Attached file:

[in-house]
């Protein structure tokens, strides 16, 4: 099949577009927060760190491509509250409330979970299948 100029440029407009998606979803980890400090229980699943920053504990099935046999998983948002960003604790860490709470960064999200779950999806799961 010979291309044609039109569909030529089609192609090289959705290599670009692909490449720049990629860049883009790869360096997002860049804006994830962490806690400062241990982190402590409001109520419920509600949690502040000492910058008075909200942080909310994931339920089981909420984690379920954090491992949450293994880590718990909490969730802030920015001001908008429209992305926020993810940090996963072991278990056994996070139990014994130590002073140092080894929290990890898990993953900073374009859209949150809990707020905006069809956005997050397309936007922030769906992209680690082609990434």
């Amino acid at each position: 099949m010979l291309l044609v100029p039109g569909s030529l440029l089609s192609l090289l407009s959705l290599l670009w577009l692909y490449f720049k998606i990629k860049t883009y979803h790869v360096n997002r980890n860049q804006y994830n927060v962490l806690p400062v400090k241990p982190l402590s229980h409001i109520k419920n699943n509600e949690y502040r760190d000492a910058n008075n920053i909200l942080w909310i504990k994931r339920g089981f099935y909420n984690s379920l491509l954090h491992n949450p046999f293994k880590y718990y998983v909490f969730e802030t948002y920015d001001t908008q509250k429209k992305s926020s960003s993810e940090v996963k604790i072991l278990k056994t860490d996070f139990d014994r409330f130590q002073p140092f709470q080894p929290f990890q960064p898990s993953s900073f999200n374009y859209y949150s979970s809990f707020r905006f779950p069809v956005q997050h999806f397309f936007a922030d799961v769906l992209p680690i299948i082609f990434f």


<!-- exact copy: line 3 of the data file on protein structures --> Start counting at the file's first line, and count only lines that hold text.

């Amino acid at each position: 099949m010979l291309l044609v100029p039109g569909s030529l440029l089609s192609l090289l407009s959705l290599l670009w577009l692909y490449f720049k998606i990629k860049t883009y979803h790869v360096n997002r980890n860049q804006y994830n927060v962490l806690p400062v400090k241990p982190l402590s229980h409001i109520k419920n699943n509600e949690y502040r760190d000492a910058n008075n920053i909200l942080w909310i504990k994931r339920g089981f099935y909420n984690s379920l491509l954090h491992n949450p046999f293994k880590y718990y998983v909490f969730e802030t948002y920015d001001t908008q509250k429209k992305s926020s960003s993810e940090v996963k604790i072991l278990k056994t860490d996070f139990d014994r409330f130590q002073p140092f709470q080894p929290f990890q960064p898990s993953s900073f999200n374009y859209y949150s979970s809990f707020r905006f779950p069809v956005q997050h999806f397309f936007a922030d799961v769906l992209p680690i299948i082609f990434f």